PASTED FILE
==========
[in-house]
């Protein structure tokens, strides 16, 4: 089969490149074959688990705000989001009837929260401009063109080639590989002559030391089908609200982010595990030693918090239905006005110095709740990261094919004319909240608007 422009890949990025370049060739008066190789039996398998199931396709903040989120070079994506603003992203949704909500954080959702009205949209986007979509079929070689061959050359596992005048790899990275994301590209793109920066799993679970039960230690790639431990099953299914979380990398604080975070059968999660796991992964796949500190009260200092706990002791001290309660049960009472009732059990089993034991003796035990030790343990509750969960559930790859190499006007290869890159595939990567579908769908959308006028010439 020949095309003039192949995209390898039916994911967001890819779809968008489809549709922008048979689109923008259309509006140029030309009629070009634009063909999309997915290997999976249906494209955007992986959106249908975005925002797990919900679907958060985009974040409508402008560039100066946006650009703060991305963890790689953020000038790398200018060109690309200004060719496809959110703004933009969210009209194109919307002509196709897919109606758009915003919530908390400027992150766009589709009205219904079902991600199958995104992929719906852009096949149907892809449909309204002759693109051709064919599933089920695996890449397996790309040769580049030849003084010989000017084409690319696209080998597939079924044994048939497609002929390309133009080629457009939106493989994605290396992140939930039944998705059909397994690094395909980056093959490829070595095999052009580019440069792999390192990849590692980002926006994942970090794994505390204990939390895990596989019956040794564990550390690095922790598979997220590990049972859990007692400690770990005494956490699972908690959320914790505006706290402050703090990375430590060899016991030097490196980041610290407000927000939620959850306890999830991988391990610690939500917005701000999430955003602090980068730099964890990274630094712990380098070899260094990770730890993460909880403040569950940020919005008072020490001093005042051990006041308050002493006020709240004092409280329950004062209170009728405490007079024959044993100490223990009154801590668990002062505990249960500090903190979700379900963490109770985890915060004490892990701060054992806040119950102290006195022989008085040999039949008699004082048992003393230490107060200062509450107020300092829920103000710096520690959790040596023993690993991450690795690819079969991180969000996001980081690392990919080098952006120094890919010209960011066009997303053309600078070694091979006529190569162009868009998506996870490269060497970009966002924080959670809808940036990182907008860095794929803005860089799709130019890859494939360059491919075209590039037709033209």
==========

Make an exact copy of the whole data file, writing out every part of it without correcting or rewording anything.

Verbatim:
[in-house]
């Protein structure tokens, strides 16, 4: 089969490149074959688990705000989001009837929260401009063109080639590989002559030391089908609200982010595990030693918090239905006005110095709740990261094919004319909240608007 422009890949990025370049060739008066190789039996398998199931396709903040989120070079994506603003992203949704909500954080959702009205949209986007979509079929070689061959050359596992005048790899990275994301590209793109920066799993679970039960230690790639431990099953299914979380990398604080975070059968999660796991992964796949500190009260200092706990002791001290309660049960009472009732059990089993034991003796035990030790343990509750969960559930790859190499006007290869890159595939990567579908769908959308006028010439 020949095309003039192949995209390898039916994911967001890819779809968008489809549709922008048979689109923008259309509006140029030309009629070009634009063909999309997915290997999976249906494209955007992986959106249908975005925002797990919900679907958060985009974040409508402008560039100066946006650009703060991305963890790689953020000038790398200018060109690309200004060719496809959110703004933009969210009209194109919307002509196709897919109606758009915003919530908390400027992150766009589709009205219904079902991600199958995104992929719906852009096949149907892809449909309204002759693109051709064919599933089920695996890449397996790309040769580049030849003084010989000017084409690319696209080998597939079924044994048939497609002929390309133009080629457009939106493989994605290396992140939930039944998705059909397994690094395909980056093959490829070595095999052009580019440069792999390192990849590692980002926006994942970090794994505390204990939390895990596989019956040794564990550390690095922790598979997220590990049972859990007692400690770990005494956490699972908690959320914790505006706290402050703090990375430590060899016991030097490196980041610290407000927000939620959850306890999830991988391990610690939500917005701000999430955003602090980068730099964890990274630094712990380098070899260094990770730890993460909880403040569950940020919005008072020490001093005042051990006041308050002493006020709240004092409280329950004062209170009728405490007079024959044993100490223990009154801590668990002062505990249960500090903190979700379900963490109770985890915060004490892990701060054992806040119950102290006195022989008085040999039949008699004082048992003393230490107060200062509450107020300092829920103000710096520690959790040596023993690993991450690795690819079969991180969000996001980081690392990919080098952006120094890919010209960011066009997303053309600078070694091979006529190569162009868009998506996870490269060497970009966002924080959670809808940036990182907008860095794929803005860089799709130019890859494939360059491919075209590039037709033209």